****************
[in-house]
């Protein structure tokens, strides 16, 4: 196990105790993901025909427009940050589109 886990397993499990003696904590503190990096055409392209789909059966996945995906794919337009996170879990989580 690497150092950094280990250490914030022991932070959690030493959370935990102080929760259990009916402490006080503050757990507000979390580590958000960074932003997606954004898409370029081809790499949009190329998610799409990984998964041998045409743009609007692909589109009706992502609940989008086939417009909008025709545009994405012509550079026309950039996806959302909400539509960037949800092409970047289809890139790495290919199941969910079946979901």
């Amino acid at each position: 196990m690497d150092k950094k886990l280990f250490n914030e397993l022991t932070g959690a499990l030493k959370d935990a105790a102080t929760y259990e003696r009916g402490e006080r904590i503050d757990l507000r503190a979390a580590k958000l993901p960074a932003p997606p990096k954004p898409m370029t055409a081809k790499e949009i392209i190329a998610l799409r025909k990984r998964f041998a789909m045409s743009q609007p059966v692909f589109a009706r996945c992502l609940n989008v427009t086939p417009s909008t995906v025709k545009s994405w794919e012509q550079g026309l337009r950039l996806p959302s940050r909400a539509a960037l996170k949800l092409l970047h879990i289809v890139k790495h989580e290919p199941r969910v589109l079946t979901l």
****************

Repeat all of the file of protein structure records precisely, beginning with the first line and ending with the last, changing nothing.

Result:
[in-house]
């Protein structure tokens, strides 16, 4: 196990105790993901025909427009940050589109 886990397993499990003696904590503190990096055409392209789909059966996945995906794919337009996170879990989580 690497150092950094280990250490914030022991932070959690030493959370935990102080929760259990009916402490006080503050757990507000979390580590958000960074932003997606954004898409370029081809790499949009190329998610799409990984998964041998045409743009609007692909589109009706992502609940989008086939417009909008025709545009994405012509550079026309950039996806959302909400539509960037949800092409970047289809890139790495290919199941969910079946979901």
């Amino acid at each position: 196990m690497d150092k950094k886990l280990f250490n914030e397993l022991t932070g959690a499990l030493k959370d935990a105790a102080t929760y259990e003696r009916g402490e006080r904590i503050d757990l507000r503190a979390a580590k958000l993901p960074a932003p997606p990096k954004p898409m370029t055409a081809k790499e949009i392209i190329a998610l799409r025909k990984r998964f041998a789909m045409s743009q609007p059966v692909f589109a009706r996945c992502l609940n989008v427009t086939p417009s909008t995906v025709k545009s994405w794919e012509q550079g026309l337009r950039l996806p959302s940050r909400a539509a960037l996170k949800l092409l970047h879990i289809v890139k790495h989580e290919p199941r969910v589109l079946t979901l």